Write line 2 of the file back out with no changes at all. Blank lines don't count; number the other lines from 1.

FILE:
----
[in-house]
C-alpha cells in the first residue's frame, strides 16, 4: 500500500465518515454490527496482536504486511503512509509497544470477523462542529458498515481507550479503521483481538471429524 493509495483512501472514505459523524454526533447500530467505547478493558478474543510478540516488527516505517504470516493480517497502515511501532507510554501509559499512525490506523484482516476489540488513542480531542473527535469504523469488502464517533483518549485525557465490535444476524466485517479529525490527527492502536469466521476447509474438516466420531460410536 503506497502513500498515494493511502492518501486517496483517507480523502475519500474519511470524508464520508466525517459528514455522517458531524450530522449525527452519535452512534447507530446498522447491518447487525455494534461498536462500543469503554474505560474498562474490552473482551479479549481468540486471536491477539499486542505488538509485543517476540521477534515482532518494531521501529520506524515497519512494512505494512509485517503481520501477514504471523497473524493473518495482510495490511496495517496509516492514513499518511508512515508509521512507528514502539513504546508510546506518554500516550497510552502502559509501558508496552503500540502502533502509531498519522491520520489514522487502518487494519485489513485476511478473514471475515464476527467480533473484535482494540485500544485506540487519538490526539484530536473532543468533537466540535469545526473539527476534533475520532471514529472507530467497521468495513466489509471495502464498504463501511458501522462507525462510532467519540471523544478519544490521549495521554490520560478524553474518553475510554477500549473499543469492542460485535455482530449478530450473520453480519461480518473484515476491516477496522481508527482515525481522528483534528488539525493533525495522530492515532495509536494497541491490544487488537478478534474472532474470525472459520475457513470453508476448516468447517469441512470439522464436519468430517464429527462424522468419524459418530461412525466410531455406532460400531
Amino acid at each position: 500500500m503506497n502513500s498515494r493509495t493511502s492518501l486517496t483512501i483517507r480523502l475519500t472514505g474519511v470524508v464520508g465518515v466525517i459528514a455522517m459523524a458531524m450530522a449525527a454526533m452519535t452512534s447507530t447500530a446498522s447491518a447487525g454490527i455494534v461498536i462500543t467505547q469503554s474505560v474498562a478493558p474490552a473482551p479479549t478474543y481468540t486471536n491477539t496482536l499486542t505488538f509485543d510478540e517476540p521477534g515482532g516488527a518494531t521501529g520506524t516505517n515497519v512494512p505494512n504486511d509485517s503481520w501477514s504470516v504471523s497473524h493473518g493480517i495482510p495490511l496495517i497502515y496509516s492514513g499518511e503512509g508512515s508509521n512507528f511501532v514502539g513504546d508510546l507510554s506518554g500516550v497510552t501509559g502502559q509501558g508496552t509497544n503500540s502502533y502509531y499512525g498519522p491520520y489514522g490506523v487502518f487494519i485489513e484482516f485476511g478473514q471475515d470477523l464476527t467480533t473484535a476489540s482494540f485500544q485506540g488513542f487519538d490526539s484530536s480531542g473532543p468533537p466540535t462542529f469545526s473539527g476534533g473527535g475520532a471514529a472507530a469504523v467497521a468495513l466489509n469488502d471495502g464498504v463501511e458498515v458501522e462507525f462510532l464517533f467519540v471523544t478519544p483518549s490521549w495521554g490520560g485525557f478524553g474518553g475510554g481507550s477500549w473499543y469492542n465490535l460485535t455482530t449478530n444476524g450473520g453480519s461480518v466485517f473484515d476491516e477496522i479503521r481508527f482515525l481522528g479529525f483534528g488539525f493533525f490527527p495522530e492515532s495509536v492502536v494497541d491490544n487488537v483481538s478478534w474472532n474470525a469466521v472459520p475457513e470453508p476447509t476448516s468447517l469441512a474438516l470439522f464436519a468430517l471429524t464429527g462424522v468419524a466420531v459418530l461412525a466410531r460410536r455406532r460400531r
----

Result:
C-alpha cells in the first residue's frame, strides 16, 4: 500500500465518515454490527496482536504486511503512509509497544470477523462542529458498515481507550479503521483481538471429524 493509495483512501472514505459523524454526533447500530467505547478493558478474543510478540516488527516505517504470516493480517497502515511501532507510554501509559499512525490506523484482516476489540488513542480531542473527535469504523469488502464517533483518549485525557465490535444476524466485517479529525490527527492502536469466521476447509474438516466420531460410536 503506497502513500498515494493511502492518501486517496483517507480523502475519500474519511470524508464520508466525517459528514455522517458531524450530522449525527452519535452512534447507530446498522447491518447487525455494534461498536462500543469503554474505560474498562474490552473482551479479549481468540486471536491477539499486542505488538509485543517476540521477534515482532518494531521501529520506524515497519512494512505494512509485517503481520501477514504471523497473524493473518495482510495490511496495517496509516492514513499518511508512515508509521512507528514502539513504546508510546506518554500516550497510552502502559509501558508496552503500540502502533502509531498519522491520520489514522487502518487494519485489513485476511478473514471475515464476527467480533473484535482494540485500544485506540487519538490526539484530536473532543468533537466540535469545526473539527476534533475520532471514529472507530467497521468495513466489509471495502464498504463501511458501522462507525462510532467519540471523544478519544490521549495521554490520560478524553474518553475510554477500549473499543469492542460485535455482530449478530450473520453480519461480518473484515476491516477496522481508527482515525481522528483534528488539525493533525495522530492515532495509536494497541491490544487488537478478534474472532474470525472459520475457513470453508476448516468447517469441512470439522464436519468430517464429527462424522468419524459418530461412525466410531455406532460400531